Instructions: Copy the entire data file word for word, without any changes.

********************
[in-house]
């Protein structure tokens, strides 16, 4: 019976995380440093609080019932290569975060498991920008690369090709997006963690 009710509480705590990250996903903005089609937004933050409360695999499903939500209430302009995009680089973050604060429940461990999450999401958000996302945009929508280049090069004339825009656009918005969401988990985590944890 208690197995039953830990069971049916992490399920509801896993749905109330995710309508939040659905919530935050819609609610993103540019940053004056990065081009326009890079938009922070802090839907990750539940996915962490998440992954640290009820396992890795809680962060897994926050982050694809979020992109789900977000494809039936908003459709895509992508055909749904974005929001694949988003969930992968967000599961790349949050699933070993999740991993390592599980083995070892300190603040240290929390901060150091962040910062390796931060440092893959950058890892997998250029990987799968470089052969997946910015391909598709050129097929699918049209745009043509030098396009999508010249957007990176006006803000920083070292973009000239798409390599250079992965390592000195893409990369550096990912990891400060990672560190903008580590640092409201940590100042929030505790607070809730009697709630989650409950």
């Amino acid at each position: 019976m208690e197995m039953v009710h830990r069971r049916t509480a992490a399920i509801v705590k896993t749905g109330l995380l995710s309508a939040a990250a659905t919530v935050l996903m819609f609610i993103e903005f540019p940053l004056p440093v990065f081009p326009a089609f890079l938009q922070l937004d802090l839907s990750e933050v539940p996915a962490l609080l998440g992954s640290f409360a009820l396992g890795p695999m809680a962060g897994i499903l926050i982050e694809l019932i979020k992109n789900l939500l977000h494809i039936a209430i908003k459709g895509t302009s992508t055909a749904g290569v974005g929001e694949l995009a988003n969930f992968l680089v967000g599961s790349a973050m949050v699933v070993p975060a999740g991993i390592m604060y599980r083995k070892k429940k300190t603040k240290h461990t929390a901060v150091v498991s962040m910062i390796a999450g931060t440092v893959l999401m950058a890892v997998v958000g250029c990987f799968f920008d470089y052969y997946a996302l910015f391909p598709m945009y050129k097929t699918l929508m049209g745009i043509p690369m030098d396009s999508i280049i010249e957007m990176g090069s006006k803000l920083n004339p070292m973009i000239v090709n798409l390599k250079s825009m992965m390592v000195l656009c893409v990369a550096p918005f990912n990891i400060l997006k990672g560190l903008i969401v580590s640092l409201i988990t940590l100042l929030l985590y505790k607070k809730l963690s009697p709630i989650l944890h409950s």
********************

[in-house]
């Protein structure tokens, strides 16, 4: 019976995380440093609080019932290569975060498991920008690369090709997006963690 009710509480705590990250996903903005089609937004933050409360695999499903939500209430302009995009680089973050604060429940461990999450999401958000996302945009929508280049090069004339825009656009918005969401988990985590944890 208690197995039953830990069971049916992490399920509801896993749905109330995710309508939040659905919530935050819609609610993103540019940053004056990065081009326009890079938009922070802090839907990750539940996915962490998440992954640290009820396992890795809680962060897994926050982050694809979020992109789900977000494809039936908003459709895509992508055909749904974005929001694949988003969930992968967000599961790349949050699933070993999740991993390592599980083995070892300190603040240290929390901060150091962040910062390796931060440092893959950058890892997998250029990987799968470089052969997946910015391909598709050129097929699918049209745009043509030098396009999508010249957007990176006006803000920083070292973009000239798409390599250079992965390592000195893409990369550096990912990891400060990672560190903008580590640092409201940590100042929030505790607070809730009697709630989650409950």
């Amino acid at each position: 019976m208690e197995m039953v009710h830990r069971r049916t509480a992490a399920i509801v705590k896993t749905g109330l995380l995710s309508a939040a990250a659905t919530v935050l996903m819609f609610i993103e903005f540019p940053l004056p440093v990065f081009p326009a089609f890079l938009q922070l937004d802090l839907s990750e933050v539940p996915a962490l609080l998440g992954s640290f409360a009820l396992g890795p695999m809680a962060g897994i499903l926050i982050e694809l019932i979020k992109n789900l939500l977000h494809i039936a209430i908003k459709g895509t302009s992508t055909a749904g290569v974005g929001e694949l995009a988003n969930f992968l680089v967000g599961s790349a973050m949050v699933v070993p975060a999740g991993i390592m604060y599980r083995k070892k429940k300190t603040k240290h461990t929390a901060v150091v498991s962040m910062i390796a999450g931060t440092v893959l999401m950058a890892v997998v958000g250029c990987f799968f920008d470089y052969y997946a996302l910015f391909p598709m945009y050129k097929t699918l929508m049209g745009i043509p690369m030098d396009s999508i280049i010249e957007m990176g090069s006006k803000l920083n004339p070292m973009i000239v090709n798409l390599k250079s825009m992965m390592v000195l656009c893409v990369a550096p918005f990912n990891i400060l997006k990672g560190l903008i969401v580590s640092l409201i988990t940590l100042l929030l985590y505790k607070k809730l963690s009697p709630i989650l944890h409950s």